ESTHER : Sakai_2020_Cancer.Chemother.Pharmacol__
PubMedSearch : Sakai_2020_Cancer.Chemother.Pharmacol__
PubMedID: 32240335

Title : Structure-activity relationship of atorvastatin derivatives for metabolic activation by hydrolases - Mizoi_2019_Xenobiotica__1
Author(s) : Mizoi K , Takahashi M , Sakai S , Ogihara T , Haba M , Hosokawa M
Ref : Xenobiotica , :1 , 2019
Abstract : 1. We investigated the structure-activity relationship of 31 kinds of synthesized atorvastatin esters, thioesters, amides, and lactone, selected as prodrug models, for metabolic activation by microsomes and hydrolases. 2. The susceptibility to human carboxylesterase 1 (hCES1) was influenced not only by the size of the acyl group and alkoxy group, but also by the degree of steric crowding around the alkoxy group. 3. The susceptibility to human carboxylesterase 2 (hCES2) increased with a decrease in electron density around the alkoxy group of the substrate. 4. Lactone was specifically hydrolyzed by paraoxonase 3 (PON3). 5. These findings should be useful in prodrug design for controlling metabolic activation.
ESTHER : Mizoi_2019_Xenobiotica__1
PubMedSearch : Mizoi_2019_Xenobiotica__1
PubMedID: 31173561

Title : Genome sequence of a mesophilic hydrogenotrophic methanogen Methanocella paludicola, the first cultivated representative of the order Methanocellales - Sakai_2011_PLoS.One_6_e22898
Author(s) : Sakai S , Takaki Y , Shimamura S , Sekine M , Tajima T , Kosugi H , Ichikawa N , Tasumi E , Hiraki AT , Shimizu A , Kato Y , Nishiko R , Mori K , Fujita N , Imachi H , Takai K
Ref : PLoS ONE , 6 :e22898 , 2011
Abstract : We report complete genome sequence of a mesophilic hydrogenotrophic methanogen Methanocella paludicola, the first cultured representative of the order Methanocellales once recognized as an uncultured key archaeal group for methane emission in rice fields. The genome sequence of M. paludicola consists of a single circular chromosome of 2,957,635 bp containing 3004 protein-coding sequences (CDS). Genes for most of the functions known in the methanogenic archaea were identified, e.g. a full complement of hydrogenases and methanogenesis enzymes. The mixotrophic growth of M. paludicola was clarified by the genomic characterization and re-examined by the subsequent growth experiments. Comparative genome analysis with the previously reported genome sequence of RC-I(MRE50), which was metagenomically reconstructed, demonstrated that about 70% of M. paludicola CDSs were genetically related with RC-I(MRE50) CDSs. These CDSs included the genes involved in hydrogenotrophic methane production, incomplete TCA cycle, assimilatory sulfate reduction and so on. However, the genetic components for the carbon and nitrogen fixation and antioxidant system were different between the two Methanocellales genomes. The difference is likely associated with the physiological variability between M. paludicola and RC-I(MRE50), further suggesting the genomic and physiological diversity of the Methanocellales methanogens. Comparative genome analysis among the previously determined methanogen genomes points to the genome-wide relatedness of the Methanocellales methanogens to the orders Methanosarcinales and Methanomicrobiales methanogens in terms of the genetic repertoire. Meanwhile, the unique evolutionary history of the Methanocellales methanogens is also traced in an aspect by the comparative genome analysis among the methanogens.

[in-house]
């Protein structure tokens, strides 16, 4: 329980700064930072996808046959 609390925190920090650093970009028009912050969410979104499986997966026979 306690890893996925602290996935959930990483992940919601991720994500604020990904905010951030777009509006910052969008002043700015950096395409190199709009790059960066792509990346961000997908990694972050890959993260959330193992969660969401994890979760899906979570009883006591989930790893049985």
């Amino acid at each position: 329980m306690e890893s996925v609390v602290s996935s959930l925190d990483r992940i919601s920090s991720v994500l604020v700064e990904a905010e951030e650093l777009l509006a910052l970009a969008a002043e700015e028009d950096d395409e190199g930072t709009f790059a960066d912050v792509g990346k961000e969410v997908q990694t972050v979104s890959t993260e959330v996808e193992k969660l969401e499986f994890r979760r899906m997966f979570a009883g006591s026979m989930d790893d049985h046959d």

ESTHER : Sakai_2011_PLoS.One_6_e22898
PubMedSearch : Sakai_2011_PLoS.One_6_e22898
PubMedID: 21829548

Title : Immobilization of Pseudomonas cepacia lipase onto electrospun polyacrylonitrile fibers through physical adsorption and application to transesterification in nonaqueous solvent - Sakai_2010_Biotechnol.Lett_32_1059
Author(s) : Sakai S , Liu Y , Yamaguchi T , Watanabe R , Kawabe M , Kawakami K
Ref : Biotechnol Lett , 32 :1059 , 2010
Abstract : The lipase of Pseudomonas cepacia was immobilized onto electrospun polyacrylonitrile (PAN) fibers and used for the conversion of (S)-glycidol with vinyl n-butyrate to glycidyl n-butyrate in isooctane. The rate of reaction with the adsorbed lipase was 23-fold higher than the initial material. After 10 recyclings, the initial reaction rate was 80% of the original rate. This system of enzyme immobilization is therefore suitable for carrying out transesterification reactions in nonaqueous solvents.
ESTHER : Sakai_2010_Biotechnol.Lett_32_1059
PubMedSearch : Sakai_2010_Biotechnol.Lett_32_1059
PubMedID: 20424890

Title : Production of butyl-biodiesel using lipase physically-adsorbed onto electrospun polyacrylonitrile fibers - Sakai_2010_Bioresour.Technol_101_7344
Author(s) : Sakai S , Liu Y , Yamaguchi T , Watanabe R , Kawabe M , Kawakami K
Ref : Bioresour Technol , 101 :7344 , 2010
Abstract : Butyl-biodiesel production using electrospun polyacrylonitrile fibers with Pseudomonas cepacia lipase immobilized through physical adsorption was studied. About 80% conversion to butyl-biodiesel was achieved after 24h by suspending the catalyst at 2.4 mg/mL in a mixture of rapeseed oil and n-butanol at a molar ratio of 1:3, containing water at 8000 ppm at 40 degrees C. A further 24h of operation resulted in 94% conversion. The initial reaction rate detected for this process was 65-fold faster than those detected for Novozym 435 on a total catalyst mass basis. The immobilized lipase continued to work as a catalyst for 27 d, within a 15% reduction in conversion yield at the outlet of the reactor compared with the average value detected during the first 3d of operation in a continuous butyl-biodiesel production system.
ESTHER : Sakai_2010_Bioresour.Technol_101_7344
PubMedSearch : Sakai_2010_Bioresour.Technol_101_7344
PubMedID: 20493682